As the birds fly home for winter, so do I.
They cherish the moment in where they go and flee from the cold, for a brief moment, but remember why they flew out in the first place. The thing is, Puerto Rico- where I live, lies in the perfect spot in the Caribbean. It has perfect sunsets, copious amounts of beautiful beaches, colorful people, in short as many locals call it in social media #paradise. The problem does not lie in the beautiful, geographic aspect of the island, no; the problem lies in its economical stress and little job opportunities creating an unstable environment, where the happiest island on Earth is tormented by metal illness, poverty, and constant forced exile.
When I was in my undergrad, I went to the InterAmerican University Metro campus, where an alumni gave a conference about musical therapy. While I was toying with the idea of applying once more to graduate school to further my musical studies, one thing stuck to me about his keynote presentation. “Sadly, we (all of you who are sitting and are close to my age) are the generation of lost dreams and forced exile.” In this economy, which it worldwide, everybody in their “prime” (age group 21-35) are leaving Puerto Rico. Why? Because we cannot find a job. Cost of living is high, and if you find yourself lucky, the first job opportunity are offered is… a cashier in a fast food establishment. Not saying that this is not a stable income or unworthy employment, but I am talking individuals with Doctoral degrees, Masters degrees, doctors, lawyers, teachers are either at these types of jobs or homeless. I’ve read before that “the island of enchantment”, as we call our country, is one of the most educated places in the world, while simultaneously have these individuals flee from our island, myself included, to find better opportunities. Area of Choice? The United States.
It is in the United States where, compared to Puerto Rico, one can do the same job, but twice as much than in PR. While the grass is always greener on the other side, families are forced to find jobs in the US for they want to have a better life. The sad aspect of this is what we leave behind. A rich culture that we have to try to carry with us alongside our traditions. Friends and families, as in my case go somewhere alone where nobody knows you and start from scratch. Essentially, a life. And go to uncharted lands and start anew. Most people fail and have to go back and try to make amends, but most of us. We thrive. We make most of the situation and fight for what we want, but as nature intends we fly home for winter. Even if it’s for a small window of time, we fly home, visit where we come from and know that our sacrifices will not be in vain. That our sacrifices makes us stronger, and it’s there where we are unique. It is there where we are resilient. And in resilience, there is power.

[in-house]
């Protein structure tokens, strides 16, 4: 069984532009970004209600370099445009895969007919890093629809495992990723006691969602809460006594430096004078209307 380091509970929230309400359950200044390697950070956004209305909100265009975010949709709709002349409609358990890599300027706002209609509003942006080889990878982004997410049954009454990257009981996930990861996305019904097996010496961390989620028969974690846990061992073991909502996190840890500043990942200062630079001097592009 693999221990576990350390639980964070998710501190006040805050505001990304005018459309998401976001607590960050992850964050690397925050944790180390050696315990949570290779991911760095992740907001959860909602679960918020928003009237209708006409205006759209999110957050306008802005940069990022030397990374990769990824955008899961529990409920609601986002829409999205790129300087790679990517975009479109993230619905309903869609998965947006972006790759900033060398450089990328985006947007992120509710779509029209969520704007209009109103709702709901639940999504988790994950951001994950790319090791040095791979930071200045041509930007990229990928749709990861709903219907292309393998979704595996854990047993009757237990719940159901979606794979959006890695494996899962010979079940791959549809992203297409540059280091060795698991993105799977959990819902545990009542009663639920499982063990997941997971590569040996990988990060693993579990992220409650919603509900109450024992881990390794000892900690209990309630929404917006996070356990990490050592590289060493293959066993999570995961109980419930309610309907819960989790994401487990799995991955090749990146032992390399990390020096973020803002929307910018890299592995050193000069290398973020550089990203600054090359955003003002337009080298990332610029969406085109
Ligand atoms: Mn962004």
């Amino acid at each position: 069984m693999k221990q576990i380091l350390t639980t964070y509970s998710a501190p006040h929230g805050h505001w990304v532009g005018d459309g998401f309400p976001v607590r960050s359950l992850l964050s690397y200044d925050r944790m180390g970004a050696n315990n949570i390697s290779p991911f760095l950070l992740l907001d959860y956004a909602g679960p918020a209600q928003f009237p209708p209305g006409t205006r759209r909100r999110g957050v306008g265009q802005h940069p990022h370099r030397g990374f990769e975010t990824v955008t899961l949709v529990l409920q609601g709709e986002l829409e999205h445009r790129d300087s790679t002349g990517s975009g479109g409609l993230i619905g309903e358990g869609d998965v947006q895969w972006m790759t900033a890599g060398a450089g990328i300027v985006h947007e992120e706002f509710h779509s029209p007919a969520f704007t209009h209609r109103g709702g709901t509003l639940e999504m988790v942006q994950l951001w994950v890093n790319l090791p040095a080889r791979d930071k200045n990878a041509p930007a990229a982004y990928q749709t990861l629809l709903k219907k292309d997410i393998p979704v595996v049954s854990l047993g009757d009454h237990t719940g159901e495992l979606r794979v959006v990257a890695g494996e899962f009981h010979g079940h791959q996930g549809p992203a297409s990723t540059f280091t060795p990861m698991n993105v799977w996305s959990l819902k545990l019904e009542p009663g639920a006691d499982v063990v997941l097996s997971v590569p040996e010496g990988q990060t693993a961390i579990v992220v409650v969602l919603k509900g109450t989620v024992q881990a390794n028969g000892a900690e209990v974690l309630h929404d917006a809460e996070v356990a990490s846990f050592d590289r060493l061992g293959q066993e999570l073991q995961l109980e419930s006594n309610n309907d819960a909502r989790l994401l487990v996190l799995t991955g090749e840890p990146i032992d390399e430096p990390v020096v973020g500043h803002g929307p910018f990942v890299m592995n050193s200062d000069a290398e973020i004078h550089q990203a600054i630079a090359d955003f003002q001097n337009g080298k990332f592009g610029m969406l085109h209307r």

Finals are done, and I’m back home in Puerto Rico for the Winter Break. Coming back home is good. I’m still not accustomed to the change in temperature. Living in twenty-something degree weather (that feels like ten-something because of the wind chill) to the drastic eighty degrees with seventy percent humidity is… taxing. Nevertheless is good to be back, at least for two weeks or so to say hello to the family (in person and not by FaceTime) and see some familiar faces. So far, I crashed a choral rehearsal from my undergraduate. Saw my highschool/undergrad voice teacher, and my choral conducting/literature/methods professor. It’s been good, but bittersweet. It has put a lot of things in perspective, such as family, friends and what I want to do in my life.
I’m still debating coming back to the island after I receive my Masters degrees. In one side it would be returning to my comfort zone. On the other, it would be returning to a place where I know I could find a collegiate work opportunity, because of my networking. I don’t know if the job opportunity would be a stable one, but with the way things are back here, it is… daunting. When I came here, teacher’s went on strike, and the overall teaching opportunities/lifestyle are light and day in comparison of what I’ve seen in Iowa and in Illinois. These past six months of actually living alone, in a place where no one knows me has made me seen life in a different ways, and I’ve remembered and learned new this. Some of these are…
- No matter where you come from, people judge you (or should judge you) for your actions and how you present yourself.
- Everybody should deserve a chance for every job opportunity.
- Don’t tell everybody that you don’t have something, do something and find something similar.
- Family is only a phone call/text/FaceTime session away.
- Family can also be your close friends.